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What are Immigration Bonds?

Government statistics estimate that as of early 2020, there are up to 12 million undocumented immigrants living and working within the United States. Under US law, undocumented persons who crossed the border illegally are subject to detention and removal.

If you have a friend or loved one who has been detained by ICE, aka Homeland Security , and you’ve been told you can secure an immigration bond while you fight for their right to stay in the country, you likely have a lot of questions about what immigration bonds are, how immigration bonds work, and what the process entails.

The basics

When government law enforcement personnel believes that a non-citizen does not have legal resident status in the US (ie: they were not granted permission to enter the United States), that person may be arrested and detained by Immigration and Customs Enforcement (ICE) officials.

If the detained person does not have an existing removal order (for example, if they were previously ordered to self-deport and failed to do so, or if they were deported in the past due to a criminal conviction), they may be eligible to post an immigration bond.

Immigration bonds are similar to bail bonds in that they allow detainees to be released from custody while their case is being decided. In most cases, if it’s determined that the detainee is not a flight risk (ie: the court believes the immigrant will return to court as required) and they don’t pose a threat to community safety, immigration bail bonds will be granted.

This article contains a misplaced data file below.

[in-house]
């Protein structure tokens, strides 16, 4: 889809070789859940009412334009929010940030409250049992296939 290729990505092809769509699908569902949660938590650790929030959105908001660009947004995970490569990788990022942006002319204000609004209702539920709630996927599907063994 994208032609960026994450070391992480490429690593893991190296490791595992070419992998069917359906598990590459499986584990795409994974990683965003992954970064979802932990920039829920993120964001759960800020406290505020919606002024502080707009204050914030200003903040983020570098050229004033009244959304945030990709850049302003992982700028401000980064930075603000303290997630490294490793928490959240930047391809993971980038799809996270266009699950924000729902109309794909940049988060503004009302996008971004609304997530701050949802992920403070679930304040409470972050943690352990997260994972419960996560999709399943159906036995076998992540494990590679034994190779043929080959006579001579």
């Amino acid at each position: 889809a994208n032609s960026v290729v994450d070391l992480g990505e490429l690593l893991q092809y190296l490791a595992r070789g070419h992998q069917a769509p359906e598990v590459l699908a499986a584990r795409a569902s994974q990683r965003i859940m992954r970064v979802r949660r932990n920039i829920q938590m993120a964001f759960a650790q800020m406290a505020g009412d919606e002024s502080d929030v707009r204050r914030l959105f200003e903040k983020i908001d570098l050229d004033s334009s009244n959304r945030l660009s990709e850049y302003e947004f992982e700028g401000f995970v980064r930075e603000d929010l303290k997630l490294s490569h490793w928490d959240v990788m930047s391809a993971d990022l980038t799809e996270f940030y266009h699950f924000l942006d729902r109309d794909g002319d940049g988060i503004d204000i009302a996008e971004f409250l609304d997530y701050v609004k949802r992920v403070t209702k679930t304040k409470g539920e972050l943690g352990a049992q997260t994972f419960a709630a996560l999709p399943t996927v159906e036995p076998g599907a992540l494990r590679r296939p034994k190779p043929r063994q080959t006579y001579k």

It should be noted that people who are detained by US Customs and Border Patrol agents (or local law enforcement agents) because they are caught trying to enter the United States illegally, will not be allowed to post immigration bonds. In this case, the immigrant will either be arrested and charged with “Illegal Entry” in the federal criminal system, or, based on recent changes to procedures because of the coronavirus, they may be automatically deported to their country of origin.

Similar to bail bonds, but slightly different

Simply put, an immigration bond is a type of insurance policy that’s posted within the immigration court system, that allows an immigrant to be released from ICE custody while their case is being decided. The signer for the immigration bond must have legal status in the United States and be willing to sign documents that guarantee the immigrant will return to court as often as needed until their case is decided.

Bond amounts are varied and are set at the discretion of the court. The cost to purchase immigration bonds will be 15% of the total bond amount. For example, if immigration bonds are set at $10,000, the fee to purchase the bond will be $1,500. This fee is nonrefundable no matter what happens with the case. It should also be noted that all immigration bonds require 100% collateral.

If you need to arrange an immigration bond and/or you have additional questions about how immigration bonds work, call our office today to get started.


Federal Bonds (criminal) or Immigration Bonds (civil): What is the Difference?